Christopher Isherwood was one of the most prominent publicly homosexual personalities of his era. A successful writer from the 1920s on (he wrote the Berlin stories that evolved into Cabaret), he left his native England before World War II and crafted a nice life as a screenwriter and novelist in Santa Monica. It was there on a beach where Isherwood, age 48, came across 18-year-old local boy Don Bachardy and his older brother Ted. Both were gay, and both were quite ready to be welcomed into Isherwood's glamorous life. Don was the one who really captivated Isherwood, and they were soon living together with no secrets. If some observers thought they were actually father and son, then so be it.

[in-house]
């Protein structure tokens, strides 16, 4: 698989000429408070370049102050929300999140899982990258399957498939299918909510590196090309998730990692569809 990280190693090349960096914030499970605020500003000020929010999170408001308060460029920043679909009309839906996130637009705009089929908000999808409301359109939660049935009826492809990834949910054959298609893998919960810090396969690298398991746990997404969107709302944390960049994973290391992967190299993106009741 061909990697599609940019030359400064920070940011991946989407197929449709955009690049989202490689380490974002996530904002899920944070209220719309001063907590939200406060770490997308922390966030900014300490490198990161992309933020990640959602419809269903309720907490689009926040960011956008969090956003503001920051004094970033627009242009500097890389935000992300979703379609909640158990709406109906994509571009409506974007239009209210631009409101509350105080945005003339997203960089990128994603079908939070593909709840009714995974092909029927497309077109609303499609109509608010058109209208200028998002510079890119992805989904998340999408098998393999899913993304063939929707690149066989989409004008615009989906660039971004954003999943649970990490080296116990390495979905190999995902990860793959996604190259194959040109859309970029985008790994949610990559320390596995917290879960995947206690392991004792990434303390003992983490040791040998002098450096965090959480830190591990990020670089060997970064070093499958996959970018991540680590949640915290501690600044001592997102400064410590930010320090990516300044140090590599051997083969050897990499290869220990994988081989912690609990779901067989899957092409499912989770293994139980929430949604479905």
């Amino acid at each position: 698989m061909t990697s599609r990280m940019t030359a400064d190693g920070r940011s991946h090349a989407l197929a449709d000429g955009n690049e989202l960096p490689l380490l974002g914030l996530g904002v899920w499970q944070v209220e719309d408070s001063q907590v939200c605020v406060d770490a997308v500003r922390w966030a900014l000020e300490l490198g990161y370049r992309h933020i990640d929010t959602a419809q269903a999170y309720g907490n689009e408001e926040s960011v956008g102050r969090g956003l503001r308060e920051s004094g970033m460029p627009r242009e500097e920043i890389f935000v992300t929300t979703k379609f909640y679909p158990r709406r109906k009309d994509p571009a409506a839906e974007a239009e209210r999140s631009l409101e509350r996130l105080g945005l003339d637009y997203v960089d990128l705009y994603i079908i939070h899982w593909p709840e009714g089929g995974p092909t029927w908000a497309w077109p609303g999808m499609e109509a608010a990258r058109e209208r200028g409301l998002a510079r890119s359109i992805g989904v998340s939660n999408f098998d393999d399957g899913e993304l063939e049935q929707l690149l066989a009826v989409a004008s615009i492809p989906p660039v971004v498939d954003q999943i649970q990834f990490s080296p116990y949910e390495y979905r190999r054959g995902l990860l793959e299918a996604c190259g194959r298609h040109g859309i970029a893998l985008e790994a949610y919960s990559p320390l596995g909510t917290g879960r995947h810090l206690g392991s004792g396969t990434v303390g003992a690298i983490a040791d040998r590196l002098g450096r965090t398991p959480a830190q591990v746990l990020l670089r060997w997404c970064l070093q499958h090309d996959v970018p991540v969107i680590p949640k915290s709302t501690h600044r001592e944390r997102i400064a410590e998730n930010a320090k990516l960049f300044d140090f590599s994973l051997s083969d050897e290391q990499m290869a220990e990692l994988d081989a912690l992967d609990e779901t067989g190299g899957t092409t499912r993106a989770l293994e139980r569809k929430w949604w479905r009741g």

Continue reading: Chris & Don. A Love Story Review
And what jokes they are! The very American Robert Morse stars as a British visitor to L.A., a wannabe poet who gets caught up in the machinations of a cemetary owner (Jonathan Winters) and his top mortician (Rod Steiger in the role of a lifetime). It's more cult than cemetary, and Morse soon becomes enchanted with one the cemetary's guide/beautician/chanteuse (a dippy Anajette Comer). The film haphazardly careens from subplot to subplot, eventually settling into a set piece about a kid obsessed with rockets, which Winters sees as the solution to the problem of running out of space for "loved ones" in the cemetary (aka corpses).
Continue reading: The Loved One Review